Slovenian Recipe of the Week: Ričet, the One Pot King

By , 26 Sep 2019, 14:58 PM Gourmet
Slovenian Recipe of the Week: Ričet, the One Pot King All photos: Neža Loštrek

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Barley, one of the oldest cultivars in the world, has been known in Eurasia for about 10,000 years. Its variety of uses should therefore not be surprising. Barley has been used for food and livestock feed and is a key ingredient in the production of various alcoholic and non-alcoholic beverages such as beer and whiskey, and serves as a substitute for coffee.

Barley is also the main ingredient of a popular Central and Eastern European dish that bares the Slovenian name ričet. The word ričet is derived from a Styrian German word ritschert, which is probably a combination of two German words: rutschen, (to slip, slide), and rutschig, (slippery). Sometimes ričet is also called ješprenj, which is a Slovenian word for dehulled barley. Hulled barley, on the other hand, is called ječmen in Slovenian.

Ričet is considered a winter dish although fans eat it throughout the year. This “spoon dish” (jed na žlico), however, has not only been characteristic of the rural environment but was also served in the dining rooms of the bourgeoisie.

The dish has also been associated with the mountaineering culture of the Slovenes, popularised by the end of the 19th century; hikers would call themselves ričetarji, after the fact that they would hang out together in mountain huts over plates of ričet.  

To put it simple, ričet is a thick soup that consists of dehulled barley (also pot barley), seasonal vegetables and, almost mandatory, some cured pork. It is believed that ričet isn’t worth its name unless “a pig steps in it”.

Although the vegetables used can be adjusted, ričet will be recognisable as such if it contains some orange carrot, some yellow carrot or kohlrabi, some brown beans, green fresh parsley and some potato for colour. For our ričet we used the following ingredients:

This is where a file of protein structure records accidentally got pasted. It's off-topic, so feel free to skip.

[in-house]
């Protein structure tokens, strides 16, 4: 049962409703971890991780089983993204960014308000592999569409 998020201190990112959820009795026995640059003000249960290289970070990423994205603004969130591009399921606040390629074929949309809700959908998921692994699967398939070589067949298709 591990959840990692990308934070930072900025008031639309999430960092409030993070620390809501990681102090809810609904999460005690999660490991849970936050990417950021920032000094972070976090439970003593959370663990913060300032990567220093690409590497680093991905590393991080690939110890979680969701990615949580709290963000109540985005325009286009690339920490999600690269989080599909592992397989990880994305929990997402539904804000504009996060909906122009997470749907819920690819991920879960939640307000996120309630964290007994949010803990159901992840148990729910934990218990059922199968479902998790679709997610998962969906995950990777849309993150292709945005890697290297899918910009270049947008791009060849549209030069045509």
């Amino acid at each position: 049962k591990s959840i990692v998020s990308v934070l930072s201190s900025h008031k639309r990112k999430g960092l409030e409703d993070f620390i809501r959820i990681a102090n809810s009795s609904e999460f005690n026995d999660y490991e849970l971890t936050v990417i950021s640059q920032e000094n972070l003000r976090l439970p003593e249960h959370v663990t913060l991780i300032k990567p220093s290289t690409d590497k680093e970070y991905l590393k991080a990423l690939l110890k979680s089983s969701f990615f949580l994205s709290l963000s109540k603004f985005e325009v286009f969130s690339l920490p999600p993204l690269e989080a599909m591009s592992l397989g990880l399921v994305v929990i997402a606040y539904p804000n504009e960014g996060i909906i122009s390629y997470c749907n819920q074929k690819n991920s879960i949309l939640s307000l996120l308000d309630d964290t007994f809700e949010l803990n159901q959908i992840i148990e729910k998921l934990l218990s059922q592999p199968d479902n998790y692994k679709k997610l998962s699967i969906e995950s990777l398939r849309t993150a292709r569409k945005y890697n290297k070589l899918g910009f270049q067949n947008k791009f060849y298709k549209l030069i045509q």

1 cup of pot barley
3 smoked cured pork ribs
1 can of brown beans (or dry brown beans if you soak  and then cook them separately first)
1 tablespoon of olive oil
1 onion
1 clove of garlic
1 leek
1 carrot (yellow and/or orange)
¼ of yellow kohlrabi
bay leaves
1 soft meaty tomato or ½ cup of passata
herbs (lovage, celery leaves, summer savory…)
fresh parsley
vegetable or other stock in place of water (optional)
salt if needed (cured pork contains a lot)

Usually people soak barley before cooking it, but if you want your ričet done fast and without much mess you can just use it dry. It should be cooked in about an hour even if not soaked.

Some people will cook the ribs separately, perhaps to extract some salts and flavours before it’s added to ričet. Cured smoked pork is in fact quite strongly flavoured and shouldn’t be used in the same amounts as ordinary meat - just a couple of chunks per serving. Yes, we put a whole rib on the plate for the photoshoot, to make it look good, but it was taken out afterwards and cut into slices before a few went back on the plate.

Barley will also take a lot of water, much more than rice, so prepare to add some liquid while the ingredients cook.



Here’s how we did it.

Chop the onions and stir fry in the olive oil till glassy. Add chopped garlic and stir fry till its aroma rises. Add sliced leek and stir some more. Add pork chops, pot barley and water/stock so that everything is more or less submerged.

At this point you can already add some herbs: lovage, summer savory, celery leaves and bay leaves. Save parsley for the end.

While waiting for the soup to start boiling, dice carrots and other raw vegetables, add them to the soup and cover. Let it simmer till the barley is more or less soft, then add canned beans and passata and cook for another 15 minutes or so. Make sure you wash the beans before adding them.


Take the meat out so that it can be sliced and added to the soup according to everyone’s preferences.

Ričet can be even better the next day. It might thicken up even more by then.

Dober tek!


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